Pinky doesn't think Jesus was Jewish.

Define "Jewish".

ConqueredbyLove
Nov 8th 2008, 10:47 PM
Pinky...

Please see my last reply to you on the thread whether the land was called Israel or Palestine.

diffangle
Nov 8th 2008, 10:52 PM
Pinky doesn't think Jesus was Jewish.
Ahhh, I see. Never mind His lineage laid out in Scripture and I guess Bethlehem isn't part of Judea nor did He teach and live by His Father's Word/Torah. :hmm:


Define "Jewish".
How about you define "Jewish" instead? ;)

pinky
Nov 9th 2008, 11:44 AM
Ahhh, I see. Never mind His lineage laid out in Scripture and I guess Bethlehem isn't part of Judea nor did He teach and live by His Father's Word/Torah. :hmm:


How about you define "Jewish" instead? ;)




I will allow fenris to define 'jewish'.

pinky
Nov 9th 2008, 11:58 AM
Pinky...

Please see my last reply to you on the thread whether the land was called Israel or Palestine.

Hello :).

I read your reply and I agree for the most part. There are other ancient historians who refer to the region as Palestine.

However, I see that Jesus was a resident of Nazereth which was in Galilee.


God bless in Christ,
pinky

Fenris
Nov 9th 2008, 01:14 PM
However, I see that Jesus was a resident of Nazereth which was in Galilee.


And I am a resident of New York, which is in the United States.

I am also Jewish. Just as Jesus was.

Fenris
Nov 9th 2008, 01:18 PM
I will allow fenris to define 'jewish'.You will? That's awfully nice of you!:lol:

A Jew is anyone who is descended, on their mother's side, from Abraham, through Isaac and Jacob or one who converts and accepts the covenant.

I think we're more interested in your definition though, since you seem to be taking pains to make sure Jesus is not included.

diffangle
Nov 9th 2008, 02:03 PM
Hello :).

I read your reply and I agree for the most part. There are other ancient historians who refer to the region as Palestine.

You and CBL seem to be overlooking the question of why Palestine isn't mentioned in the Scriptures... why is the land called Israel in the Scriptures? The Scriptures are older writings than any of your historians.



However, I see that Jesus was a resident of Nazereth which was in Galilee.....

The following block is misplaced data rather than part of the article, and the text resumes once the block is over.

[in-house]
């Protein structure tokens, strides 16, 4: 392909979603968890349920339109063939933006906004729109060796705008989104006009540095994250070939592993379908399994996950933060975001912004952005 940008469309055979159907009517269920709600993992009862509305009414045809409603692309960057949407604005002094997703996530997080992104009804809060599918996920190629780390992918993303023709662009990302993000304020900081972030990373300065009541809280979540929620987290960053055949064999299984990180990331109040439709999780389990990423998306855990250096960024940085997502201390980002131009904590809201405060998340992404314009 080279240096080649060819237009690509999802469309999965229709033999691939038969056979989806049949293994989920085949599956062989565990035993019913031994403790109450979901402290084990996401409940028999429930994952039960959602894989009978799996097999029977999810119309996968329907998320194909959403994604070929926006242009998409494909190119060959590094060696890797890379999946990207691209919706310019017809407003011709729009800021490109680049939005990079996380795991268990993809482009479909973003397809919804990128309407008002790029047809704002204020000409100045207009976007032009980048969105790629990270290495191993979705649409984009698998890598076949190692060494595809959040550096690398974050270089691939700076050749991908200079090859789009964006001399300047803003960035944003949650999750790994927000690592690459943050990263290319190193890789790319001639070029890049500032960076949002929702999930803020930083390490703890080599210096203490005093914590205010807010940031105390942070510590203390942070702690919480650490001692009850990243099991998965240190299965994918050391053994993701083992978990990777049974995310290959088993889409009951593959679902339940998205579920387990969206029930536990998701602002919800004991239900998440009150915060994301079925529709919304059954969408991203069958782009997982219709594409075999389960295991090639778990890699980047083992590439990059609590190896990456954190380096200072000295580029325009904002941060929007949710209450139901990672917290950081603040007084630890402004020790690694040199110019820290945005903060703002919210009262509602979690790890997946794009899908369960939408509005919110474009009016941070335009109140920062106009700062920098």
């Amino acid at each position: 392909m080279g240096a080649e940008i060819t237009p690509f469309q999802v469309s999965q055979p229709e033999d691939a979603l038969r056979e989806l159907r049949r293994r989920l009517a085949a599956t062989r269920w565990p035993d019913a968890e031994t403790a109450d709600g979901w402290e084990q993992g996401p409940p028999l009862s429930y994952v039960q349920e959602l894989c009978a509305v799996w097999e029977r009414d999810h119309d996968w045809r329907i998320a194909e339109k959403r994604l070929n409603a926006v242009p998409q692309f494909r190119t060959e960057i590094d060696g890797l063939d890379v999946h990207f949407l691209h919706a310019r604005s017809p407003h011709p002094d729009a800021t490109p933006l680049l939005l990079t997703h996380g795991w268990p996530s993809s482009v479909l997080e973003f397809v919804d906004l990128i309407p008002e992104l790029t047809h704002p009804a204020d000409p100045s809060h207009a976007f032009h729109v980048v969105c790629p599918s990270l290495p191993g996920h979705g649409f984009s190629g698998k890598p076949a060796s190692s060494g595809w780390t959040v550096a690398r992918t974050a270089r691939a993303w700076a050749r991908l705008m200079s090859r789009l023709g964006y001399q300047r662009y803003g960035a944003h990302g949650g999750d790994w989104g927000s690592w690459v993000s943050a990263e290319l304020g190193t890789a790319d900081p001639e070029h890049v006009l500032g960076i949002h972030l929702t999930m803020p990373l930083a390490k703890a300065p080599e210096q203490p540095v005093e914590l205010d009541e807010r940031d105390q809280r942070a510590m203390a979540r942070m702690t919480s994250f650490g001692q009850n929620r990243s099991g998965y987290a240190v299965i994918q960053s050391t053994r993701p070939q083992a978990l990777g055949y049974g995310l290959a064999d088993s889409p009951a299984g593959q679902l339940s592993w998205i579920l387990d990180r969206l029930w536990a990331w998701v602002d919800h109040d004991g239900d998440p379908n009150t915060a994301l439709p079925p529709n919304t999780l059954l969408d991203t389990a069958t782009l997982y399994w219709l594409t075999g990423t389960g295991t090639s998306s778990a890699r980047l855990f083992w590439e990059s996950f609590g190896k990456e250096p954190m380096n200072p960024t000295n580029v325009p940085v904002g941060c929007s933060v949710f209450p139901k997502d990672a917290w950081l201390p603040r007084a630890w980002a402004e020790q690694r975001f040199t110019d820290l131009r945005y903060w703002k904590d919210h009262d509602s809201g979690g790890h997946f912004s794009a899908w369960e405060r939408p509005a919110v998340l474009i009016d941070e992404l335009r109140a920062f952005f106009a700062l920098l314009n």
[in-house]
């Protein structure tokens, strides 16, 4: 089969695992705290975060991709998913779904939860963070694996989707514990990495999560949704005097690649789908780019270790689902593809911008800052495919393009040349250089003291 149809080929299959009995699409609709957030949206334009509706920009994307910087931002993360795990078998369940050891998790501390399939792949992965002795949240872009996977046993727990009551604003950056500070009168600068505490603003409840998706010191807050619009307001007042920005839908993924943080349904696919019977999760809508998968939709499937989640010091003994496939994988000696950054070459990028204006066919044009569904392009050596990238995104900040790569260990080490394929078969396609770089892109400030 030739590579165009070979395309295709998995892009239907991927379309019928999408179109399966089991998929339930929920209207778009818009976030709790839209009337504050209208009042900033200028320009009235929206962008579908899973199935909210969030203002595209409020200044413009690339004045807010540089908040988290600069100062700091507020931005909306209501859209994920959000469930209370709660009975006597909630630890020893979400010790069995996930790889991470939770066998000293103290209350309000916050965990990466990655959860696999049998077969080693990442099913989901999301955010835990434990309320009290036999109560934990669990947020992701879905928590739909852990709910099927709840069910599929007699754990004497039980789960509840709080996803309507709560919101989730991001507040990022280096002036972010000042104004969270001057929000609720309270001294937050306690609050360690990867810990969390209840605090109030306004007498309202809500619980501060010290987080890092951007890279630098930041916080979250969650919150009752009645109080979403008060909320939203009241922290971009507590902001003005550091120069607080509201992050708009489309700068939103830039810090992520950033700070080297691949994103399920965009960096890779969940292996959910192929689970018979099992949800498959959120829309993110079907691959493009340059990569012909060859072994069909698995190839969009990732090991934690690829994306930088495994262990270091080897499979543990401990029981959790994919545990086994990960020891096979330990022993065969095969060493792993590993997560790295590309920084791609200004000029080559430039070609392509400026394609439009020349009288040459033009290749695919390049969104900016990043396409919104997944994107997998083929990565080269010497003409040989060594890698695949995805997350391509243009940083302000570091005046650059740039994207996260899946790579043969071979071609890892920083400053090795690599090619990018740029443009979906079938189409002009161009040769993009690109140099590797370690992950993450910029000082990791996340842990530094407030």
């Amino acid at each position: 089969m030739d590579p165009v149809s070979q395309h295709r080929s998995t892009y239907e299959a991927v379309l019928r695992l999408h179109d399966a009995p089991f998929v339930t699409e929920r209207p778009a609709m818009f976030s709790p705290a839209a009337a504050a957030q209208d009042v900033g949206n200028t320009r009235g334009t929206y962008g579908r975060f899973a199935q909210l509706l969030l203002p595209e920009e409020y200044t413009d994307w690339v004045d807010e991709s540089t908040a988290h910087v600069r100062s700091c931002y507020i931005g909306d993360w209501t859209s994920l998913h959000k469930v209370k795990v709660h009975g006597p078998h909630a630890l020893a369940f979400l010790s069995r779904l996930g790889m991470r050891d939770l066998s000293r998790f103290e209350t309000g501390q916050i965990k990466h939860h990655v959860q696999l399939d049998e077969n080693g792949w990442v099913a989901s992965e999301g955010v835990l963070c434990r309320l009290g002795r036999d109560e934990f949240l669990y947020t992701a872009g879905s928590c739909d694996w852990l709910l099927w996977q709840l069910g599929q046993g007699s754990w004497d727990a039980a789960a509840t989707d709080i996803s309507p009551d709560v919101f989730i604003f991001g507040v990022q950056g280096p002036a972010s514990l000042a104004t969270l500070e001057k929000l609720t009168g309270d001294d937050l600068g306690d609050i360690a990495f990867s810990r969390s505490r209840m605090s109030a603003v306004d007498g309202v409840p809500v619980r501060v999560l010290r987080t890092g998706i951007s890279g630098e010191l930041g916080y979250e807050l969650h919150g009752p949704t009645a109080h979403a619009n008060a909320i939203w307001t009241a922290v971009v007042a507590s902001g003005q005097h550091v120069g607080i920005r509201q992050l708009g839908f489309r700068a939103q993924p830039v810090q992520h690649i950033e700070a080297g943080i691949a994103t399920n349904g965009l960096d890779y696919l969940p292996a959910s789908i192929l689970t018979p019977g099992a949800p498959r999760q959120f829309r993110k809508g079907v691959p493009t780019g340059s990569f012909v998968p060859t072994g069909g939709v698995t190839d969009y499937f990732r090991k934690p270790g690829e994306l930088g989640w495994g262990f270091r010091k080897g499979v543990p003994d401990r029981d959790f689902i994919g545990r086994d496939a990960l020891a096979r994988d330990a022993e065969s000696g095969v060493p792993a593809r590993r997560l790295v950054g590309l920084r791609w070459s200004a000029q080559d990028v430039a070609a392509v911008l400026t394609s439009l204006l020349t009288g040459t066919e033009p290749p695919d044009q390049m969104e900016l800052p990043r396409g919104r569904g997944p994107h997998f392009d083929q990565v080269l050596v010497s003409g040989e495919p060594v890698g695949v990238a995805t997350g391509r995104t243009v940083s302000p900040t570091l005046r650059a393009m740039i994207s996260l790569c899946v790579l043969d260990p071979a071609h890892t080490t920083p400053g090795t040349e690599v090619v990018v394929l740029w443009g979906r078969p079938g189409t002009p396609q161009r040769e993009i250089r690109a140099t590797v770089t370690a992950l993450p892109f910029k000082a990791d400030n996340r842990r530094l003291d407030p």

..... and Galilee was in Israel.

Fenris
Nov 9th 2008, 02:39 PM
Incidentally, pinky, you're in good company in believing that Jesus wasn't Jewish. Here's someone else who believed that:


... the Galilean, who later was called the Christ, intended something quite different. He must be regarded as a popular leader who took up His position against Jewry. Galilee was a colony where the Romans had probably installed Gallic legionaries, and it's certain that Jesus was not a Jew....

Who said this? Adolf Hitler.

pinky
Nov 9th 2008, 03:01 PM
You and CBL seem to be overlooking the question of why Palestine isn't mentioned in the Scriptures... why is the land called Israel in the Scriptures? The Scriptures are older writings than any of your historians.

I think the point in the other thread is that many have refered to the region as Palestine for many hundreds of years.........so.........for a history book to say that Jesus was a Palestinian is likely based on this premise.



and Galilee was in Israel.


From Strong's
Galilee = "Circuit"
1) the name of a region of northern Palestine, bounded on the north by Syria, on the west by Sidon, Tyre, Ptolemais and their territories and the promontory of Carmel, on the south by Samaria and on the east by the Jordan. It was divided into Upper Galilee and Lower Galilee.



Also, just to note.....


Strong's

Old Testament (Hebrew) for "palestine (http://www.blueletterbible.org/search/lexiconc.cfm?ss=palestine)"H6429 (http://www.blueletterbible.org/lang/lexicon/lexicon.cfm?strongs=H6429) Pĕlesheth pel·eh'·sheth Palestina, Philistia, Philistine, Palestine

Philistia = "land of sojourners"
1) the general territory on the west coast of Canaan or the entire country of Palestine



Authorized Version (KJV) Translation Count — Total: 8
AV (http://www.blueletterbible.org/lang/lexicon/lexicon.cfm?strongs=H6429#) — Palestina (http://www.blueletterbible.org/search/preSearch.cfm?Criteria=Palestina*+H6429) 3, Philistia (http://www.blueletterbible.org/search/preSearch.cfm?Criteria= Philistia*+H6429) 3, Philistine (http://www.blueletterbible.org/search/preSearch.cfm?Criteria= Philistine*+H6429) 1, Palestine (http://www.blueletterbible.org/search/preSearch.cfm?Criteria= Palestine*+H6429) 1




Joe 3:4 (http://www.blueletterbible.org/Bible.cfm?b=Joe&c=3&v=4&t=KJV#4)Yea, and what have ye to do with me, O Tyre, and Zidon , and all the coasts 1552 (http://www.blueletterbible.org/lang/lexicon/lexicon.cfm?Strongs=H1552&t=KJV) of Palestine 6429 (http://www.blueletterbible.org/lang/lexicon/lexicon.cfm?Strongs=H6429&t=KJV)? will ye render me a recompence? and if ye recompense me, swiftly and speedily will I return your recompence upon your own head ;



What's interesting in this verse is that 'coasts'1552 is translated as.........

1) circuit, boundary, territory
Galilee = "circuit, district"
2) a territory in Naphtali largely occupied by heathen; a circuit of towns around Kedesh-Naphtali, in which were situated the 20 towns given by Solomon to Hiram king of Tyre as payment for his work in conveying timber from Lebanon to Jerusalem